Proceedings of 12th IEEE International Conference on Computer Communications and Networks (ICCCN), 2003

Fig. 2. Effect of load on an individual TCP stream

Fig. 4. Effect of load on an aggregated TCP stream.



Fig.3. Sum of source queues from four different scenario

that there are four different behaviors at different ranges of
load. In this section, we show that the same is true when there
are more than three streams. We repeat the simulation of a

network in Fig. 1, but with N = 5 and 10. Using the same
criteria in section III-A to differentiate the phase of the traffic,
With a large number of sources, the application-layer arrival
our results show that a network with 5 or 10 streams also rate per stream is smaller, so sources do not always have
undergoes the same four distinct phases. However, phase enough queued data to send very large packets. As a result,
transitions occur at different loads. Table I shows a phase overload occurs at a lower load.
transition table for N = 3, 5 and 10. The four phases are labeled
V-T plots with five and ten streams scenario are similar to
as p1 to p4, corresponding to the network in the uncongested the plots with 3 streams (Fig. 2 and Fig. 4); depending on the
phase to the overloaded phase, respectively
phase that a network is in, traffic from individual and aggregate
In particular, we observe that with fewer streams, a network
stream show different kinds of behaviors, as explained earlier.
starts to experience an extended period of congestion at a lower

load in the scenarios we observed. The fact that packets are C. Effect of Round Trip Time
typically lost in bursts is presumably a factor. More
specifically, when there is smaller number of sources and We study the effect of RTT by varying the link delay from 5
therefore larger data rate per source, it is more likely that there
ms to 50 ms. In this case, congestion occurs at a higher load
will be enough lost packets in a given stream to trigger full go
when RTT is greater. Table II shows a phase table of a network
back N. As a result, there are more retransmissions and with delay of 5, 15, 25 and 50 ms, where phases are determined
congestion is more likely to extend over a longer period than using the qualitative criteria described in Section III-A. After a
when there are more sources.
packet is lost due to congestion, the congestion window is
As Table I shows, the range of loads in which the network is
halved and is increased once per RTT if the retransmission is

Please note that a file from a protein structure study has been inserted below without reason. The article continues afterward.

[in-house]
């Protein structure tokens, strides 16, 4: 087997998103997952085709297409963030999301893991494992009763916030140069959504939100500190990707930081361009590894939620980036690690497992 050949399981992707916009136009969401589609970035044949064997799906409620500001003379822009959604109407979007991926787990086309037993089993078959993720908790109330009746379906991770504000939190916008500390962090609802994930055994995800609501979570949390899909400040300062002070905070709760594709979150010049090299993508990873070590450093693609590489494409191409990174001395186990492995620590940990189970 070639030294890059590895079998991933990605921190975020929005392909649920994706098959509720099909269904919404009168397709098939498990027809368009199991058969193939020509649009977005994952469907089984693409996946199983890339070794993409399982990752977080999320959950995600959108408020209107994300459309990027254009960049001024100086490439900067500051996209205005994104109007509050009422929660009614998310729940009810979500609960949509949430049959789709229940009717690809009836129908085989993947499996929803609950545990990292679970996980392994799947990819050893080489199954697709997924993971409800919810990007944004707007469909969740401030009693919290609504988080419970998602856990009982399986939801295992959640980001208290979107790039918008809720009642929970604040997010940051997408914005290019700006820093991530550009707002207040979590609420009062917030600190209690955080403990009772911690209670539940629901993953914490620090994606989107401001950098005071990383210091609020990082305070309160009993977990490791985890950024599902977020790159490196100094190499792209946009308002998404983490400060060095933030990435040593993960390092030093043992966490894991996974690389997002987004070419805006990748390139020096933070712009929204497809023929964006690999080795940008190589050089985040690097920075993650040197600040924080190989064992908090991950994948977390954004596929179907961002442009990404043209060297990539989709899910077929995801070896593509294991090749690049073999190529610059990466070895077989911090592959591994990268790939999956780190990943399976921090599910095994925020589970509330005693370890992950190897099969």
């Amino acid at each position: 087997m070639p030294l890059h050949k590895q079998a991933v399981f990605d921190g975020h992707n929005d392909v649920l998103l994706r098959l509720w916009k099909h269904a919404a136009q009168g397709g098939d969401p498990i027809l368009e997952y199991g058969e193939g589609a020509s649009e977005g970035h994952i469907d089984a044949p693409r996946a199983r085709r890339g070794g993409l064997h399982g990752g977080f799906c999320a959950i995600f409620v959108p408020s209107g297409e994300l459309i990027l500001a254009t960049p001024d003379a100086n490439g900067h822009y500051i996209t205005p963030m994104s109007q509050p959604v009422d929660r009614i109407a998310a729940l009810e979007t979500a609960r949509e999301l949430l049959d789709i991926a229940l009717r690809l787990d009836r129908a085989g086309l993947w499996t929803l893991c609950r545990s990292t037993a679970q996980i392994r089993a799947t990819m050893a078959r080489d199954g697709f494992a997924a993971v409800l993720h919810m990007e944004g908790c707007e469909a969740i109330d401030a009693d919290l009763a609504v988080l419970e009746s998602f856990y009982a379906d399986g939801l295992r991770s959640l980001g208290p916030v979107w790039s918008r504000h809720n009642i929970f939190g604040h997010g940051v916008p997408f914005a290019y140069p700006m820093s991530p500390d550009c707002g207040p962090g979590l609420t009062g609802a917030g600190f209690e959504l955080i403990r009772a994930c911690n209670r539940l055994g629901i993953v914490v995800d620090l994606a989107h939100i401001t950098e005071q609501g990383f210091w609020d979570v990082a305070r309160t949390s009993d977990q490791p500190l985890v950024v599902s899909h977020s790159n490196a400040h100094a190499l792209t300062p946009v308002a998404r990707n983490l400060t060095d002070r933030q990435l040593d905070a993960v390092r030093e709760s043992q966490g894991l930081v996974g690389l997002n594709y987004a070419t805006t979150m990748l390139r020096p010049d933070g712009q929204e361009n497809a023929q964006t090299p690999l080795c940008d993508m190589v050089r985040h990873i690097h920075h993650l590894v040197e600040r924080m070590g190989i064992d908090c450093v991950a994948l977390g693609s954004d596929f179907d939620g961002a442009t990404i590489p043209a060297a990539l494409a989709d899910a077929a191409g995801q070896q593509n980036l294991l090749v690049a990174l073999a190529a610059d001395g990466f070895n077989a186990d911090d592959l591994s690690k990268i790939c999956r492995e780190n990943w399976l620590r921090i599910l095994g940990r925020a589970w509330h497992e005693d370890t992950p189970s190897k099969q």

in the always congested phase is much lower when there are successful. When RTT is small, source transmission rate
more streams. As a result, in this scenario, when there are many
quickly increase to its former level, possibly allowing the
streams, the network is never congested at higher application-
congestion to continue. Hence, phase transition of a network
layer arrival rates, but it is overloaded at lower rates. Recall where everybody has short RTT tends to occur at a lower load.
that IP-layer arrival rate is roughly the same when the network
In other words, traffic exhibits self-similarity at lower load
is in the always congested phase, and a greater application-
when RTT is small.
layer arrival rate can be tolerated without overload by
In a real network, TCP connections are likely to have widely
increasing packet size, and thereby decreasing header overhead.
different RTT. We extend our study by simulating a network


Proceedings of 12th IEEE International Conference on Computer Communications and Networks (ICCCN), 2003
with three streams where each stream has different RTT, i.e., exceeds network capacity. However, when the network is not
stream_n; n = 1,2 and 3 has a delay of 5 ms, 25 ms, and 50 ms,
overloaded, aggregate traffic can appear self-similar if one or
respectively. We refer to this as heterogeneous RTT scenario.
more streams appear self-similar since variance of the
Each stream exhibits the same four behaviors described aggregate roughly equal the sum of the individual variances.
earlier at four different ranges of load. However, at a given
Given that TCP can create self-similarity in network traffic
arrival rate, streams with different RTTs may be in different in a variety of circumstances, it is likely that self-similarity will
phases. In particular, if L is the load that stream n moves from
probably be observed in all networks that use TCP, even if
one phase to the next, L is smaller if the other streams that future applications are Markovian. It may also be possible to
stream n competes with have shorter RTTs. This is consistent develop different algorithms in future generations of TCP that
with the fact that TCP’s congestion control mechanism gives a
do not create or exacerbate long-range dependence. We believe
smaller throughput to a stream that must compete with other that this is an open area for future research.
streams that have smaller RTTs [3]. For example, Fig. 5 shows

a V-T plot of three streams with heterogeneous RTTs when
arrival rate ranges from 1.08 Mbps. to 1.50 Mbps. According to
Figure 14a, stream 1, whose delay is 5ms, experiences no
congestion (slope of -1), while the other two streams
experience occasional bouts of congestion and appear long-
range dependent with slope between 0 and -1. Figure 5b shows
that traffic from stream 3 exhibits pseudo self-similarity while

the other two streams are self-similar. At greater loads (Figure
5c-d), all streams appear pseudo self-similar.
The variance of the aggregate traffic, on the other hand, is a
function of the variance of all the individual streams and is
dominated by the stream with the highest variance. In
particular, when total load is less than the network capacity, the
slope of an aggregate traffic resembles the one with the largest

variance and can possibly exhibits self-similarity if one of the

streams is self-similar. Note that if one stream is self-similar, it
Figure 5. V-T plot of a 3-stream with heterogeneous RTT scenario
will inevitably have the greatest variance for larger timescales.